The turnpike narrows to a four-lane highway as it goes through a less developed portion of Palm Beach County, crossing interchanges with Lake Worth Road, followed by the Lake Worth/West Palm Beach Service Plaza at mile marker 94. In West Palm Beach, the highway has interchanges with US 98/SR 80 (Southern Boulevard), a SunPass-only interchange at Jog Road, followed by an interchange at Okeechobee Boulevard (exit 99) that heads directly into downtown West Palm Beach. North of the interchange, the highway enters stretch of sparse development between this point and Port St. Lucie, intersecting with the Beeline Highway, another SunPass only interchange before leaving West Palm Beach. Just north of the SR 786 interchange in Palm Beach Gardens (exit 109), I-95 parallels the Turnpike to the east for about 20 miles (32 km), with I-95 visible from the turnpike as it has an interchange with SR 706 (exit 116) in Jupiter and into Martin County. It breaks off as it crosses the Thomas B. Manuel Bridge over the St. Lucie Canal,[6] crossing I-95 without an interchange just south of the SR 714 interchange, the only exit in Martin County. I-95 heads west towards the western fringes of St. Lucie County development, while the turnpike takes a path through the central areas of the county. The turnpike has two interchanges in Port St. Lucie, one at Becker Road (exit 138), the third SunPass-only exit, and SR 716 (exit 142), followed by the Port St. Lucie-Fort Pierce service plaza at mile marker 144. The turnpike intersects I-95 one last time just south of SR 70 (exit 152) in Fort Pierce, as I-95 continues to head up the east coast of Florida and the turnpike curves inland towards Orlando.[3][5]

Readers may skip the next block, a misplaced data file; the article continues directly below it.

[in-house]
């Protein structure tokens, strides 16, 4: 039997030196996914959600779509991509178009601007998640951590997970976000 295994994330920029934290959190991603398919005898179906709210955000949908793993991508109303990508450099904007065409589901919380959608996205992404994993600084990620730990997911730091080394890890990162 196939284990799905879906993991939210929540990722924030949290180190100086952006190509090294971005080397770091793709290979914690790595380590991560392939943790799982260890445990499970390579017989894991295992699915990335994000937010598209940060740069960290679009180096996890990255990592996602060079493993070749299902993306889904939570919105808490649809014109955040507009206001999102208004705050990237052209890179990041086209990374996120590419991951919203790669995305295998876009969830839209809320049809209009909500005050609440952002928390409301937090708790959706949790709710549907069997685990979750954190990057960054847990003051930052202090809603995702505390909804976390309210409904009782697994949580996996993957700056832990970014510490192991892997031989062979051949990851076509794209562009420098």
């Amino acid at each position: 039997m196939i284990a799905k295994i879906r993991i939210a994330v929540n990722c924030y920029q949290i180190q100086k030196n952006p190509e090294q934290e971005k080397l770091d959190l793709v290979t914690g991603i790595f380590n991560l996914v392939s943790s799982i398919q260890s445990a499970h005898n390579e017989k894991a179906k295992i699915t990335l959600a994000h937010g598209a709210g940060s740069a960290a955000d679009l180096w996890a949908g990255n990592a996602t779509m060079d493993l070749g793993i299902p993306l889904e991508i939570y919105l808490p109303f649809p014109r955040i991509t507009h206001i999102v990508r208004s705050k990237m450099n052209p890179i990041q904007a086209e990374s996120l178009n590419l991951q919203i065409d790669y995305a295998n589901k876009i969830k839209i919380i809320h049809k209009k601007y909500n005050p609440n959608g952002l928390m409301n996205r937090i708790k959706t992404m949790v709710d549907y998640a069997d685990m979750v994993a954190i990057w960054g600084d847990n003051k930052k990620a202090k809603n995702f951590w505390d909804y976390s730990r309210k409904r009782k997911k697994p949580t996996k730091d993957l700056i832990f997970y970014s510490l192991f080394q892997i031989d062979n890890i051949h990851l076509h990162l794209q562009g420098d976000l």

Ft. Pierce to Wildwood

North of the SR 70 interchange, the turnpike enters a rural area, with cattle farms and orange groves lining the road for most of the section between Fort Pierce and Kissimmee, with only one interchange: SR 60 in Yeehaw Junction (exit 193). There are two service plazas in this area, one at Fort Drum at mile marker 184 and the other, Canoe Creek, at mile marker 229. Between Fort Pierce and Yeehaw Junction, the turnpike travels in a nearly east-west direction heading inland, with a 40.5-mile (65.2 km) gap between the two exits, the second longest of any US expressway.[7] Between Yeehaw Junction and Kissimmee, the turnpike, returning to a north-northwest direction towards Orlando, has a 48.9-mile (78.7 km) (47 miles (76 km) southbound) stretch without an exit, the longest of any US expressway.[7] Exit 240 located at Kissimmee Park Road, a partial interchange featuring a northbound on- and southbound off-ramp only, is named for Senator N. Ray Carroll, longtime Osceola County banker, citrus grower and cattle rancher.[3][5][8] After interchanges with US 192/US 441 (exit 242 northbound, exit 244 southbound) and the Osceola Parkway (exit 249), the turnpike enters Orange County and Orlando, expanding to eight lanes north of the latter interchange and quickly intersecting SR 417 (Central Florida GreeneWay) (exit 251). Exit 254 in Sky Lake is a massive combined interchange with both US 17/US 92/US 441 (Orange Blossom Trail) and SR 528 (Beachline Expressway), which combines a series of partial cloverleaf interchanges with access ramps from side roads. The turnpike then intersects with Consulate Drive (exit 255), a southbound-only, SunPass-only interchange.[3][5]

Florida's Turnpike southbound at the interchange with SR 429 in Ocoee, Exit 267A